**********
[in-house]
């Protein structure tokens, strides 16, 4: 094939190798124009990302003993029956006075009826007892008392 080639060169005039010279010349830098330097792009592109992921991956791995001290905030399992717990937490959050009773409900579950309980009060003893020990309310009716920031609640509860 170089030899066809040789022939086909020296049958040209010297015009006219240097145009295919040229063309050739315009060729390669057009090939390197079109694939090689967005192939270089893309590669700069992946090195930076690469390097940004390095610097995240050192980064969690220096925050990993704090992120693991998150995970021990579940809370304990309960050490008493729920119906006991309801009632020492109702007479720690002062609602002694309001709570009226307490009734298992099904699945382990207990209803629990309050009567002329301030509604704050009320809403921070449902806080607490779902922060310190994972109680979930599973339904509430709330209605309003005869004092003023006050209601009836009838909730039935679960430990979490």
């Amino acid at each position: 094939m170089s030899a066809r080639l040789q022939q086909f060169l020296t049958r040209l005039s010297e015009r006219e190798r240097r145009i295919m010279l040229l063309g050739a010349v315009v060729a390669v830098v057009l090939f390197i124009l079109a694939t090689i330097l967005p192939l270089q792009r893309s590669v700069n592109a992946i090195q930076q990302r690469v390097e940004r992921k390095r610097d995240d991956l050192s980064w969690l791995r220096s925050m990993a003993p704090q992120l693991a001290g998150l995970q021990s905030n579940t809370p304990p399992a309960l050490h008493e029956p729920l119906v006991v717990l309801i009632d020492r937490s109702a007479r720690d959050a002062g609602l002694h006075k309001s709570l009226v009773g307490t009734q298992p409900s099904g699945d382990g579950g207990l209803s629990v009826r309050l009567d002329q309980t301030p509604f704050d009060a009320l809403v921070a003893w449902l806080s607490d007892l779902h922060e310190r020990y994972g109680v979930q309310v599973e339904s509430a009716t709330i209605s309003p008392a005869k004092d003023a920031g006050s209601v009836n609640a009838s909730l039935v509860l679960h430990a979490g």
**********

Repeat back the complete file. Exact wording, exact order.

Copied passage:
[in-house]
């Protein structure tokens, strides 16, 4: 094939190798124009990302003993029956006075009826007892008392 080639060169005039010279010349830098330097792009592109992921991956791995001290905030399992717990937490959050009773409900579950309980009060003893020990309310009716920031609640509860 170089030899066809040789022939086909020296049958040209010297015009006219240097145009295919040229063309050739315009060729390669057009090939390197079109694939090689967005192939270089893309590669700069992946090195930076690469390097940004390095610097995240050192980064969690220096925050990993704090992120693991998150995970021990579940809370304990309960050490008493729920119906006991309801009632020492109702007479720690002062609602002694309001709570009226307490009734298992099904699945382990207990209803629990309050009567002329301030509604704050009320809403921070449902806080607490779902922060310190994972109680979930599973339904509430709330209605309003005869004092003023006050209601009836009838909730039935679960430990979490």
């Amino acid at each position: 094939m170089s030899a066809r080639l040789q022939q086909f060169l020296t049958r040209l005039s010297e015009r006219e190798r240097r145009i295919m010279l040229l063309g050739a010349v315009v060729a390669v830098v057009l090939f390197i124009l079109a694939t090689i330097l967005p192939l270089q792009r893309s590669v700069n592109a992946i090195q930076q990302r690469v390097e940004r992921k390095r610097d995240d991956l050192s980064w969690l791995r220096s925050m990993a003993p704090q992120l693991a001290g998150l995970q021990s905030n579940t809370p304990p399992a309960l050490h008493e029956p729920l119906v006991v717990l309801i009632d020492r937490s109702a007479r720690d959050a002062g609602l002694h006075k309001s709570l009226v009773g307490t009734q298992p409900s099904g699945d382990g579950g207990l209803s629990v009826r309050l009567d002329q309980t301030p509604f704050d009060a009320l809403v921070a003893w449902l806080s607490d007892l779902h922060e310190r020990y994972g109680v979930q309310v599973e339904s509430a009716t709330i209605s309003p008392a005869k004092d003023a920031g006050s209601v009836n609640a009838s909730l039935v509860l679960h430990a979490g």